Gene expression phenotypes linked to ethnicity

19 January 2007

The prevalence of some monogenic (Mendelian) diseases such as cystic fibrosis varies between populations, due to different frequencies of the mutant alleles within each population. Similarly, many complex diseases (with multiple genetic and environmental factors affecting disease susceptibility) also show varying prevalence between populations. For example, individuals from South Asian populations living in the UK have a greater than average prevalence of coronary heart disease, whilst those of Afro-Caribbean origin have a relatively high prevalence of hypertension. Similarly, Mexican Americans and American Indians have generally higher rates of type II diabetes than Americans of predominantly European origin. These differences are presumed to arise from differing allele frequencies for multiple polymorphisms that affect key genes involved in disease resistance and susceptibility.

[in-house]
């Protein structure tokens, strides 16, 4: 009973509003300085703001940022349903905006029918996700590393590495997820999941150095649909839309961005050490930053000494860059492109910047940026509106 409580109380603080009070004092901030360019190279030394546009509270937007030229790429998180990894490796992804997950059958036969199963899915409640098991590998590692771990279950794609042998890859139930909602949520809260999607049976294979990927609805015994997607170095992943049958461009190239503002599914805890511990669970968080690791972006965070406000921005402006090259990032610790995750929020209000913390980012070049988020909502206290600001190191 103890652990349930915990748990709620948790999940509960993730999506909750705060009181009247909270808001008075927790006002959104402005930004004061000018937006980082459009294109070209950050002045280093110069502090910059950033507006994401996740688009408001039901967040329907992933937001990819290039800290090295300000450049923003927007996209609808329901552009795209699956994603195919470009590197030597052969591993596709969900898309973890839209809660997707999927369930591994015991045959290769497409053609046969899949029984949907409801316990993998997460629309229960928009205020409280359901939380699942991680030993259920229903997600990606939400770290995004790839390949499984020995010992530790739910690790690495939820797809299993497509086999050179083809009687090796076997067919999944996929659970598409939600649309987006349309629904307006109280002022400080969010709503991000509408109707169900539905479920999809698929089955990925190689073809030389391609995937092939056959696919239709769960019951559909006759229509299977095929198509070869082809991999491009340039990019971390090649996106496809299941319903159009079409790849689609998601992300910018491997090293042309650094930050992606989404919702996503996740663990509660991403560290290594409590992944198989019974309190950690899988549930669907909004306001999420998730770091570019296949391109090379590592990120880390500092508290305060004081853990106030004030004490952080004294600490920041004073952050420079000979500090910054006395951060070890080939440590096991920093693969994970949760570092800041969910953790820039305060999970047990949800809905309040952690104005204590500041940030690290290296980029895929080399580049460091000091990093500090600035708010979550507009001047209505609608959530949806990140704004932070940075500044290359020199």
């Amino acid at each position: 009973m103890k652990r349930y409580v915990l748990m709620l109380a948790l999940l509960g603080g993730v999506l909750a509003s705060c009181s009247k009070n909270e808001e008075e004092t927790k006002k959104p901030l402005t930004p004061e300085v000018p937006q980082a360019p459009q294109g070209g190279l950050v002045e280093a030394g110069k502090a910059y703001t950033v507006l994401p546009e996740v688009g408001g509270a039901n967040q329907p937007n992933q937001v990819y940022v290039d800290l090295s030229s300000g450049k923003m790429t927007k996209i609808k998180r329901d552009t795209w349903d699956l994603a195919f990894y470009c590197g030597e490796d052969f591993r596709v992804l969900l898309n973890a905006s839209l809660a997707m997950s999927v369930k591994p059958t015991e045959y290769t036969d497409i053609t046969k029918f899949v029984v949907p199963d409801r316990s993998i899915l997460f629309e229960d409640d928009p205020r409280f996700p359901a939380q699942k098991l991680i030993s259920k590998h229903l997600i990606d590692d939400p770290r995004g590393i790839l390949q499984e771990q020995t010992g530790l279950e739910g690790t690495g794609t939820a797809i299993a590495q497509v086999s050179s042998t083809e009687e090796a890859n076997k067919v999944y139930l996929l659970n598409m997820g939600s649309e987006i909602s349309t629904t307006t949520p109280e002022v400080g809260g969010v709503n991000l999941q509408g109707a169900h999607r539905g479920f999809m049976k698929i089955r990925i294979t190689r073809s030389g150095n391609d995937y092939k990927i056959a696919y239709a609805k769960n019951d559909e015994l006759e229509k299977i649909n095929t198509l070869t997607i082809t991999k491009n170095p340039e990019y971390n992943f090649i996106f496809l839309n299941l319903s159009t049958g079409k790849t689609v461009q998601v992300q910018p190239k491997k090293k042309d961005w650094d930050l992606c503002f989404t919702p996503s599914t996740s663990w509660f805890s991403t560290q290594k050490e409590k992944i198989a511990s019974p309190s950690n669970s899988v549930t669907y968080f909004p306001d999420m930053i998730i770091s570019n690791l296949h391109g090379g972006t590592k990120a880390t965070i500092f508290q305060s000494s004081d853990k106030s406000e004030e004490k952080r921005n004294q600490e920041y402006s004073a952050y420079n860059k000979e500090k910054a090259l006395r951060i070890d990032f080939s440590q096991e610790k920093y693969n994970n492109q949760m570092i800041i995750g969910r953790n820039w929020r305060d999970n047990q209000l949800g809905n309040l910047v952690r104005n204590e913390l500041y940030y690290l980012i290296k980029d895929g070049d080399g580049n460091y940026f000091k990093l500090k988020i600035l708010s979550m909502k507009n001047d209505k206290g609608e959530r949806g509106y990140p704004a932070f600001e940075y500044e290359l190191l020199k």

A new study published in Nature Genetics uses microarray technology to analyse the expression of more than 4000 genes in white blood cells from Asian and Caucasian populations [Spielman RS et al. (2007) Nat Genet. Jan 7; Epub ahead of print]. The distinct characteristics of specialised cell types arise from the pattern of gene expression for that cell type – which genes are expressed, and at what level. More than 1000 of the genes analysed were found to show differential expression levels between the population groups. The researchers found that much of these differences were the result of sequence variation in the form of single nucleotide polymorphisms (SNPs) – but in the non-coding regulatory regions adjacent to the genes, rather than the coding regions of the genes themselves. They conclude that allele frequency differences at regulatory polymorphisms account for some of the observed differences between populations in the prevalence of complex diseases by causing variation in gene expression.

Comment: This work adds a new element to the undoubtedly complex genetic variation that affects the susceptibility of different population groups to various disease states, although firm conclusions cannot really be drawn from a study that looked at gene expression in only one cell type, from a limited number of different samples (142). The true in vivo situation with respect to gene expression could also differ from that in a laboratory maintained cell line.

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